These and other objects of the present invention are achieved by an improved pacifier assembly having a liquid medium disposed in an interior chamber, and a temperature-responsive element comprised of a spacer strip or element having one or more temperature display dots mounted thereon and formed of a liquid crystal material coated on a colored substrate. The liquid crystal material is responsive to a temperature above about 98.6° F. whereby the liquid crystal material clears to expose the colored substrate thereby visually indicating an abnormal temperature condition of a mammal, and in particular, a homo sapien, orally utilizing such improved pacifier assembly.
A better understanding of the present invention as well as other objects and advantages thereof will become apparent upon consideration of the detailed disclosure thereof, especially when taken with the accompanying drawing, wherein
FIG. 1 is an elevational view of the improved pacifier assembly of the present invention; and
FIG. 2 is a cross-sectional view taken along the lines of 2--2 of FIG. 1.
Referring now to FIGS. 1 and 2, there is illustrated a temperature sensing pacifier assembly, generally molded in one piece and generally indicated as 10, comprised of a bulb or nipple portion, a preventing guard portion and a handle portion, generally indicated as 12,14 and 16, respectively. The pacifier assembly 10 of the present invention is formed of a non-toxic elastomeric material, such as a foodgrade transparent plasticized polyvinyl chloride or synthetic transparent rubber, or the like.
The nipple portion 12 is defined by an external bulbous surface 18 and is formed with an interior chamber 20 defined by an interior surface 22 with an orifice 24 in the guard portion 14 providing access to the interior chamber 20 thereof. In the interior chamber 20 of the nipple portion 12, there is provided a temperature responsive element 26 comprised of a rectangularly-shaped transparent thermoplastic strip 28, on which is mounted one or more temperature display dots, generally is indicated as 30, comprised of a liquid crystal material 32 coated on pre-select colored substrate 34. The temperature responsive element 26 is therefore positioned within the chamber 20 in an elastomeric compatible liquid 36, as hereinafter more fully described.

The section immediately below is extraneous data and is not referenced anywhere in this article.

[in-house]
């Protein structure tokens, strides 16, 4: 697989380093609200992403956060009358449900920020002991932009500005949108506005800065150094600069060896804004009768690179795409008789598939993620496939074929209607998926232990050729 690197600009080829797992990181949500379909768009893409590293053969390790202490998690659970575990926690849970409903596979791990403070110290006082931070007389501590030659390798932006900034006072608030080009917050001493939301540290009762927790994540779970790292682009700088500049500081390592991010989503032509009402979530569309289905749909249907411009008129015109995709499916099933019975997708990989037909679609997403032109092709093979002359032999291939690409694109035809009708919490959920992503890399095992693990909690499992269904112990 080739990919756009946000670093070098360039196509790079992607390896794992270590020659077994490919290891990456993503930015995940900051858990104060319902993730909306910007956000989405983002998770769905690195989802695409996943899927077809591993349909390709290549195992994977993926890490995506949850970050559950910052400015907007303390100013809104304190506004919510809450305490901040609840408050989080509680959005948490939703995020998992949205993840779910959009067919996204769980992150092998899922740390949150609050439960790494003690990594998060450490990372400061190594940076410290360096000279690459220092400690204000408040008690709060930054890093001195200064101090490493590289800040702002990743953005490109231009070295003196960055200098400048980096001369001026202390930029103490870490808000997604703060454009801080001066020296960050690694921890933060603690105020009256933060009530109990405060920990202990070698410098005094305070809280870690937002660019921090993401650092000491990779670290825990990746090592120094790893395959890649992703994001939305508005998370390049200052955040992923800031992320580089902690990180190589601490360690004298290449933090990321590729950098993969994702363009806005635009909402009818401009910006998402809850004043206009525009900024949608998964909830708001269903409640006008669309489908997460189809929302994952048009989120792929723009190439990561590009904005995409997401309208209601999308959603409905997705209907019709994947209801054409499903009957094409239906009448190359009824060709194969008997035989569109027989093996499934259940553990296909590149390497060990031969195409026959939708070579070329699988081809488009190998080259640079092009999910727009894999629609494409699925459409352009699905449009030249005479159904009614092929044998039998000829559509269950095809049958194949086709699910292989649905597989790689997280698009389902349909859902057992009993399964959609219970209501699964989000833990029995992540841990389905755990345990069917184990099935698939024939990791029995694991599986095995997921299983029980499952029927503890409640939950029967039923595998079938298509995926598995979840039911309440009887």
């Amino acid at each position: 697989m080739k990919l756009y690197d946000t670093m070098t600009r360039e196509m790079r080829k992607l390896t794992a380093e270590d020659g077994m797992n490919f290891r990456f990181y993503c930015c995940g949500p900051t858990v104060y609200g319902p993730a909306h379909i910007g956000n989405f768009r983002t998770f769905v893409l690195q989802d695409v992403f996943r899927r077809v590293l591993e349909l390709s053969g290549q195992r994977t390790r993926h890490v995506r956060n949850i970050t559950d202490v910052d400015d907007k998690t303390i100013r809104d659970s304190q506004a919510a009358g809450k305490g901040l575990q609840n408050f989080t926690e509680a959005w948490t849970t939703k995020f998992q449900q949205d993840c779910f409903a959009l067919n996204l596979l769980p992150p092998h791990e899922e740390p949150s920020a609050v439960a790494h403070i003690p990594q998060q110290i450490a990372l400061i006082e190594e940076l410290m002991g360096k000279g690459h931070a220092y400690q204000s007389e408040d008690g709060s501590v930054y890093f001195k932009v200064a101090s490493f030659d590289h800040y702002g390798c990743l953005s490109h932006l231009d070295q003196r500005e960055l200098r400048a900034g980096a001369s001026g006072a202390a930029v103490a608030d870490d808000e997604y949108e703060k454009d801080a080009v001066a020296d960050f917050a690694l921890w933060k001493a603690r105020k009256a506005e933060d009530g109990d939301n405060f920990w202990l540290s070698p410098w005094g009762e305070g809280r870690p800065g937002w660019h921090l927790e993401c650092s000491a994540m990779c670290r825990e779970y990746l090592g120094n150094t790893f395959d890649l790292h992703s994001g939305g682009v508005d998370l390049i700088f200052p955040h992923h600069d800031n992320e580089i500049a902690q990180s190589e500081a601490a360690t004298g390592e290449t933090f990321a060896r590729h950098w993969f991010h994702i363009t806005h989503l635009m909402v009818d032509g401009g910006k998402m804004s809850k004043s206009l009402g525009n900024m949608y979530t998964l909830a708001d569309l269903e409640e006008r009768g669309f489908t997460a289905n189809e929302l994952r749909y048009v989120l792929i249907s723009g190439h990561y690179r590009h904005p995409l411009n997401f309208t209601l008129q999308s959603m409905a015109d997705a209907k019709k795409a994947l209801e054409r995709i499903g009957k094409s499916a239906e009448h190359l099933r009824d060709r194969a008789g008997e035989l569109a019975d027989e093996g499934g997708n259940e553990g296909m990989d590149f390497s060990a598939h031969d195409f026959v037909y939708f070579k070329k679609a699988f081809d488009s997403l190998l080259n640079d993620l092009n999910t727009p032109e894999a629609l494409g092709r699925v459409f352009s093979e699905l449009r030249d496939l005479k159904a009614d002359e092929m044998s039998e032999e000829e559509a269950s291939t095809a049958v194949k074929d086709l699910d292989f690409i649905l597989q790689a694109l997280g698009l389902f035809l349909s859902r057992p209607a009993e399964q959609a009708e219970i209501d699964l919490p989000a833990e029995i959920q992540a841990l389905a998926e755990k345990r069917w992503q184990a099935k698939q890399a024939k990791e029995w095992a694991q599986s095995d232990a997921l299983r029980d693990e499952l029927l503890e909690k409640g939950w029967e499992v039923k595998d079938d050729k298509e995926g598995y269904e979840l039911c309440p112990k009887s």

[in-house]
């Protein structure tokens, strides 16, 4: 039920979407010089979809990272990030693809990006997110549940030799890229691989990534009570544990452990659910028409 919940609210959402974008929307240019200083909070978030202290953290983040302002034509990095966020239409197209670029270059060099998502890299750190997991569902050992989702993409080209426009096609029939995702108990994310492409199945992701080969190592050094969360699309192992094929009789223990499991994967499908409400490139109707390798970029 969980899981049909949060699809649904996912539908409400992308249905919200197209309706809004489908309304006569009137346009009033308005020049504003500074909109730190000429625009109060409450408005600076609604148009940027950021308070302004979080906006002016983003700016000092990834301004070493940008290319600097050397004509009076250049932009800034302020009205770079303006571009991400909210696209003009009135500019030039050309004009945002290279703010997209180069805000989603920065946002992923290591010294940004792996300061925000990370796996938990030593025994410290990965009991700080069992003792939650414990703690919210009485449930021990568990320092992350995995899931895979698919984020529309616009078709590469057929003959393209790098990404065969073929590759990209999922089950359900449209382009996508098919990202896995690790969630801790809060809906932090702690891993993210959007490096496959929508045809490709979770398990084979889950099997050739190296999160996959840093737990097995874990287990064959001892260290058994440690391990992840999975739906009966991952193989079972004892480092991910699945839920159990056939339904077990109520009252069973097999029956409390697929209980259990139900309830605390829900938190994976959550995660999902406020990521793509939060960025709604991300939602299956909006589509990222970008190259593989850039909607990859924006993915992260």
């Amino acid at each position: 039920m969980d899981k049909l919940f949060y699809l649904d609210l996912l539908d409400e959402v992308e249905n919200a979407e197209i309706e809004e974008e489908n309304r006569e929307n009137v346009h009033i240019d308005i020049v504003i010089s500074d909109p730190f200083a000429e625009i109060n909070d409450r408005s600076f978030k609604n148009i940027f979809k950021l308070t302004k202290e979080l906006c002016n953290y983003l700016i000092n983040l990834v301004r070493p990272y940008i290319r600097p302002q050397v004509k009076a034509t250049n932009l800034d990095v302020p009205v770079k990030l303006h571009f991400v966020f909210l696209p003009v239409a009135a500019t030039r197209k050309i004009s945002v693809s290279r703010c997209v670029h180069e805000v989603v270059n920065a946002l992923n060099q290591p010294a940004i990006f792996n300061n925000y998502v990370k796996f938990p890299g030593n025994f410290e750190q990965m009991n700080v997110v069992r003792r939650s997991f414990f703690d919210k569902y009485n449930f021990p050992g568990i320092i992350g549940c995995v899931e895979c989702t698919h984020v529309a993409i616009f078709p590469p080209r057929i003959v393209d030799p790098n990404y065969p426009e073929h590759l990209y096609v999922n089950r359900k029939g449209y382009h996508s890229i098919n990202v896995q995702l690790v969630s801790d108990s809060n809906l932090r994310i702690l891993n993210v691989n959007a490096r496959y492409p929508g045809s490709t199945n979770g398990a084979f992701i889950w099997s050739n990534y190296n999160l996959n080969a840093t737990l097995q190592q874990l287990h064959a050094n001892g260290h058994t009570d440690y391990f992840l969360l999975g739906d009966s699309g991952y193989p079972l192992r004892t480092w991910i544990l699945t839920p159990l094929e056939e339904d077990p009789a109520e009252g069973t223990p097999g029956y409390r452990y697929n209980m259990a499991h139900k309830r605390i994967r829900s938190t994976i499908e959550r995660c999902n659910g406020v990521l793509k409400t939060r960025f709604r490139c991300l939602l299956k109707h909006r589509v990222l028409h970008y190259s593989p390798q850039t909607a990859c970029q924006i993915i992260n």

The temperature display dots 30 are preferably mounted on end surface portions of the thermoplastic strip 28 with the thermoplastic strip 26 being preferably formed of a clear thermoplastic material. The temperature responsive element 26 is positioned with in the chamber 20 of the nipple portion 12 of the temperature-responsive pacifier assembly 10 in a manner to position the temperature display dots 30 proximate the end of the nipple portion 12 opposite the guard portion 14. In this manner, insertion into the oral cavity of a mammal permits positioning of the temperature display dots more deeply within the oral cavity whereby heat transfer between the oral cavity and the temperature display dots 30 permits of a more rapid response period to an above normal temperature conditions of the mammal.
The temperature response element 26 disposed in the elastomeric compatible liquid 36 is sealed, such as by an adhesive, ultrasonics, radio frequency or the like, within the chamber 20 of the pacifier assembly 10 by a food grade elastomeric material, such a plasticized vinyl chloride plug 38 an elastomeric material for the pacifier assembly 10 as well as the plug 38 is dictated by the desirability of durability to substantially eliminate direct shearing conditions under which the outer surface 18 of the nipple portion 12 of the pacifier assembly 10 may be subjected against the capsule, particularly during teething of a using individual.
Liquid crystals are well known to one skilled in the art. Liquid crystals materials formulations displaying a color change above 98.6° F., and preferably at a temperature above about 100° F.,±1/4° F. is preferred as being representative of a temperature through which a positive identification may be made that a feverous condition exists above the normal body temperature of 98.6° F. This minimizes a reaction by an observer to an actual 98.6° F. normal condition a temperature of 100° F. of the mammal would more fully result in positive corrective steps, or at least further testing.
Cholesteric liquid crystals are preferred since such cholesteric liquid crystals are non-toxic and readily passed through the body if accidentally ingested by the pacifier user. Example of an cholesteric liquid crystal exhibiting a color change display at 100° F. is a mixture of p-n-Pentylphenyl-p-methoxybenzoate (PPMEOB) and p-n-Pentylphenyl-p-n-pentylbenzoate (PPPEB). Other cholesteric liquid crystal materials exhibiting like display temperatures are disclosed in the aforementioned United States Letters Patent to Fergason.